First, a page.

Emotional valence and physical space: Limits of interaction

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URI: http://nbn-resolving.de/urn:nbn:de:bsz:21-opus-71005
Dokumentart: Preprint
Date: 2011
Source: erschienen in: Journal of Experimental Psychology: Human Perception and Performance
Language: English
Faculty: 7 Mathematisch-Naturwissenschaftliche Fakultät
Department: Psychologie
DDC Classifikation: 150 - Psychology
Keywords: Valenz <Linguistik> , Gefühl
Other Keywords:
Grounded cognition , Body-specificity hypothesis , Emotional valence , Handedness
License: http://tobias-lib.uni-tuebingen.de/doku/lic_mit_pod.php?la=de http://tobias-lib.uni-tuebingen.de/doku/lic_mit_pod.php?la=en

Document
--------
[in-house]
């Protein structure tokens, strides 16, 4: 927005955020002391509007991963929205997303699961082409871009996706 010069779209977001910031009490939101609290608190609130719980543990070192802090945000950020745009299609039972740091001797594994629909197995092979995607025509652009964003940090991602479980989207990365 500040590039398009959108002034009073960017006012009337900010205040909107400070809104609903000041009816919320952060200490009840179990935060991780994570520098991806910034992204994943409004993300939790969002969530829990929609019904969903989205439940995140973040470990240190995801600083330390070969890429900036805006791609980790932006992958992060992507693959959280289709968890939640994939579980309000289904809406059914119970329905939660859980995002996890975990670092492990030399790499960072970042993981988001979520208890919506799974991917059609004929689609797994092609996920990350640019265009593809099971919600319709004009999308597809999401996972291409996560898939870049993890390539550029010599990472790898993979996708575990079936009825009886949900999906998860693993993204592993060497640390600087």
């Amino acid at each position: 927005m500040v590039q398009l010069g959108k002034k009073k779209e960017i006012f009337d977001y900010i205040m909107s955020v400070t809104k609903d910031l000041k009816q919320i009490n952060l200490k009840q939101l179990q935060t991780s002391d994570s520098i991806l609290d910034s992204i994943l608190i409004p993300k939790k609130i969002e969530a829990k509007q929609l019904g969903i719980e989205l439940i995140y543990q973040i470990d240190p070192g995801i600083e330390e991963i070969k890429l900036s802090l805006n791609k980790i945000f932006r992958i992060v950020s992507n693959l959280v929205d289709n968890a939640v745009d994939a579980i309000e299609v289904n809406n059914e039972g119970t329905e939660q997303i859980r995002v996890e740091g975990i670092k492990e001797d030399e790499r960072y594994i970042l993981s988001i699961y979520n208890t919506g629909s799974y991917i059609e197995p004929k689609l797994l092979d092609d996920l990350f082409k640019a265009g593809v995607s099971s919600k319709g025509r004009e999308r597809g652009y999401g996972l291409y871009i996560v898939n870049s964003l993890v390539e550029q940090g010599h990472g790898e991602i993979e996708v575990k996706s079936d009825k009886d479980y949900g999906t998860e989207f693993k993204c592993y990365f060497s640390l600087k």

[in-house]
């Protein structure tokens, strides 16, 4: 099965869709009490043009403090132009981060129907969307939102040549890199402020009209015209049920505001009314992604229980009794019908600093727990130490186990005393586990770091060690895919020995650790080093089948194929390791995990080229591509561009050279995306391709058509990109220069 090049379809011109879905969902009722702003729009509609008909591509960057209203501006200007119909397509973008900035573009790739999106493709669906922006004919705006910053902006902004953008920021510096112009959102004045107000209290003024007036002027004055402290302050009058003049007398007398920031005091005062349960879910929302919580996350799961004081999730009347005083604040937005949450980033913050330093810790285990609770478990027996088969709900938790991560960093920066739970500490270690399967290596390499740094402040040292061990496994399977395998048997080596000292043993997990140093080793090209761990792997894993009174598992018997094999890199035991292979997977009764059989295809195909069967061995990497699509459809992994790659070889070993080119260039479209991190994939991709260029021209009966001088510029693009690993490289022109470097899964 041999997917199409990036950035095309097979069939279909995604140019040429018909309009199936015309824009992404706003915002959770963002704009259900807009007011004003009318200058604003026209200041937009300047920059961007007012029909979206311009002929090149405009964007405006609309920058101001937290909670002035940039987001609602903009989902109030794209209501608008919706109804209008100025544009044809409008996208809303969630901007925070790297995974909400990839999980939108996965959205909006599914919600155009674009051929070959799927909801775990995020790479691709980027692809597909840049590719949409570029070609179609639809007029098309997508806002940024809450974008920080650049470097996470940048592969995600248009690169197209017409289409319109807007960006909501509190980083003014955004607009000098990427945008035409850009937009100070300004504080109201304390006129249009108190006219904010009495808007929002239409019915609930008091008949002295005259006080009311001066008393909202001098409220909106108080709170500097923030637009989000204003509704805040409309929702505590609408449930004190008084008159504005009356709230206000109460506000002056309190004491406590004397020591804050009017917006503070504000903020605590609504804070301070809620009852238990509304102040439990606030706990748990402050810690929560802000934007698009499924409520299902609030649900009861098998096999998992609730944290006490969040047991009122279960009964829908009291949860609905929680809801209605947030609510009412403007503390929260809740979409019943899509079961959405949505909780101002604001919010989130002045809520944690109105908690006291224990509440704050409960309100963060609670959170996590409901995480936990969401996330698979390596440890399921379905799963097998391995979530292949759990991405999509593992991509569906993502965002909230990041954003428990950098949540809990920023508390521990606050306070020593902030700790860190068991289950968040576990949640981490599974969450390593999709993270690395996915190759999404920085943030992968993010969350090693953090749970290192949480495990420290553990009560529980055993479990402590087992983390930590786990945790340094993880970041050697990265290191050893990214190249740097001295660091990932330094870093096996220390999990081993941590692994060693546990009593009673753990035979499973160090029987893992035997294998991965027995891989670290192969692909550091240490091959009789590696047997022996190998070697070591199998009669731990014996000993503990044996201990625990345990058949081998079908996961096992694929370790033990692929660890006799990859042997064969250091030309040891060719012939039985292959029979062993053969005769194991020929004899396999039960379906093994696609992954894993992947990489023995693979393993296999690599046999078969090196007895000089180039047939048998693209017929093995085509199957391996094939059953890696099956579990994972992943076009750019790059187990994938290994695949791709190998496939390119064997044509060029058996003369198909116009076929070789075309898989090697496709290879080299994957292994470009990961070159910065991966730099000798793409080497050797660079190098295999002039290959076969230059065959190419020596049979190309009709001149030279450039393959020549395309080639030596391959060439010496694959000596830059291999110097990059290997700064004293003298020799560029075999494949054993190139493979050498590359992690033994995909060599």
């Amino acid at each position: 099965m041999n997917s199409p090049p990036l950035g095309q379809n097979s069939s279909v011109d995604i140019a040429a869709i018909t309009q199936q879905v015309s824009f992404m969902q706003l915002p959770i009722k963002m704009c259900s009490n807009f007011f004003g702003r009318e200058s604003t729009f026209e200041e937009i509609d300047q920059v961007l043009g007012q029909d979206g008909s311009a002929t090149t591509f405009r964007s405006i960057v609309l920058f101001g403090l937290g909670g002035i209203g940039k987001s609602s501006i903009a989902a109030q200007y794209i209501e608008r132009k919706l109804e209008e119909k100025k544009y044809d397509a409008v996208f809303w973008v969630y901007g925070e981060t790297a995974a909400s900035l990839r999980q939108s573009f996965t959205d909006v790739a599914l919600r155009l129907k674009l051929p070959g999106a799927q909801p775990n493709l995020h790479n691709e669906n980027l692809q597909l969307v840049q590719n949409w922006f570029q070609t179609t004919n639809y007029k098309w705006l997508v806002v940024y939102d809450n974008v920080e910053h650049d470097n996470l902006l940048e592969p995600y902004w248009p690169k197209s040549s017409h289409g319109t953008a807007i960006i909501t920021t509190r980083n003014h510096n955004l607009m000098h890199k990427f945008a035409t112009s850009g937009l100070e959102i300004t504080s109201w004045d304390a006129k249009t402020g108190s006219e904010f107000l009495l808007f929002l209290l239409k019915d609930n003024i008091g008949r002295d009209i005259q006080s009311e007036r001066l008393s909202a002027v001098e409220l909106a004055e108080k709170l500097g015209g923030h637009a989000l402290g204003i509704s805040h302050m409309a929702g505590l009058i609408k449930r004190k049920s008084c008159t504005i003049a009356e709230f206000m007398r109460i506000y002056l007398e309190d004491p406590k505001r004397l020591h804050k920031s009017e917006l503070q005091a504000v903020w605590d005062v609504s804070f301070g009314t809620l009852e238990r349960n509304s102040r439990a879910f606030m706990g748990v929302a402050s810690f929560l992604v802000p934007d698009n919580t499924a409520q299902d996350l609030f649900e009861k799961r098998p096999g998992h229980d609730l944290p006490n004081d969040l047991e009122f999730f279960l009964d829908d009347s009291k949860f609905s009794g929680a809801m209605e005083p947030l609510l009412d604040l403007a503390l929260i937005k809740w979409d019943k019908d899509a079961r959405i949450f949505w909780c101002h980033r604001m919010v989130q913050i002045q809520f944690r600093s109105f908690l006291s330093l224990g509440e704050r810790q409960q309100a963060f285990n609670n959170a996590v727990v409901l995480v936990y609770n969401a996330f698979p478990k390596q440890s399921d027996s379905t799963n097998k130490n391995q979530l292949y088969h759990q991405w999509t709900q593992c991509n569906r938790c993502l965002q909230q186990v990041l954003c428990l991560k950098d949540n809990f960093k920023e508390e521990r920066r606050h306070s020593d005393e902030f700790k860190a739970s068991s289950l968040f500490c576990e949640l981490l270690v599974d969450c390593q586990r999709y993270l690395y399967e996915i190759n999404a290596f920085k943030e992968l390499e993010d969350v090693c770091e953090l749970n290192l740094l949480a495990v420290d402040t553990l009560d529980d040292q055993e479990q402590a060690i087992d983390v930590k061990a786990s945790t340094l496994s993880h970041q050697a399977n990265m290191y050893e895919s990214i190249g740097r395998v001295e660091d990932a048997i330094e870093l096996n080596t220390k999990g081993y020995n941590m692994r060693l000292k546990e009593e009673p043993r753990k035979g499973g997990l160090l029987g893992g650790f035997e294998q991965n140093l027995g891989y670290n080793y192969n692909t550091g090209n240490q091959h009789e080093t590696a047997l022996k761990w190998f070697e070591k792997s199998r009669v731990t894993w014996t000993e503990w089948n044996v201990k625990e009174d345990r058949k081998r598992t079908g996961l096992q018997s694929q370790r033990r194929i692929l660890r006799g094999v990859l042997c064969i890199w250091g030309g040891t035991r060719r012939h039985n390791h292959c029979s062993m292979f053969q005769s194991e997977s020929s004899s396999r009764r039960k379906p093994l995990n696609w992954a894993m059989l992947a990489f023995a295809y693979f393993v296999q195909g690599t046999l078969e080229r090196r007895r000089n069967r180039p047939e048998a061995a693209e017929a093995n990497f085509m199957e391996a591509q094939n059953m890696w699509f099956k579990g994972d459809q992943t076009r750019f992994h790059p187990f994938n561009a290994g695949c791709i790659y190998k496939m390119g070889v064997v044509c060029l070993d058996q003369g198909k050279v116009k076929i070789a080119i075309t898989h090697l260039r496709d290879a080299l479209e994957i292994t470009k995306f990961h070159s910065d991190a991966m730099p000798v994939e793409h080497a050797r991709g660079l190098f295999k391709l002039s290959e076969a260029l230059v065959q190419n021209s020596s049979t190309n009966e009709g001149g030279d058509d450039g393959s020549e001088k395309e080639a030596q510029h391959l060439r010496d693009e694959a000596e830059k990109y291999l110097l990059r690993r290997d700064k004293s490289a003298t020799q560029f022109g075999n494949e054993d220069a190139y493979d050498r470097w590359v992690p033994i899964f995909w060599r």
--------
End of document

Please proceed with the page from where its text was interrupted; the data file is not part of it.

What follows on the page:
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According to the body-specificity hypothesis, people associate positive things with the side of space that corresponds to their dominant hand, and negative things with the side corresponding to their non-dominant hand. Our aim was to find out whether this association holds also true for a response time study employing linguistic stimuli, and whether such an association is activated automatically. Four experiments explored this association using positive and negative words. In Exp. 1, right-handers made a lexical judgment by pressing a left or right key. Attention was not explicitly drawn to the valence of the stimuli. No valence-by-side interaction emerged. In Exp. 2 and 3, right-handers and left-handers made a valence judgment by pressing a left or a right key. A valence-by-side interaction emerged: For positive words, responses were faster when participants responded with their dominant hand, whereas for negative words, responses were faster for the non-dominant hand. Exp. 4 required a valence judgment without stating an explicit mapping of valence and side. No valence-by-side interaction emerged. The experiments provide evidence for an association between response side and valence, which, however, does not seem to be activated automatically but rather requires a task with an explicit response mapping to occur.

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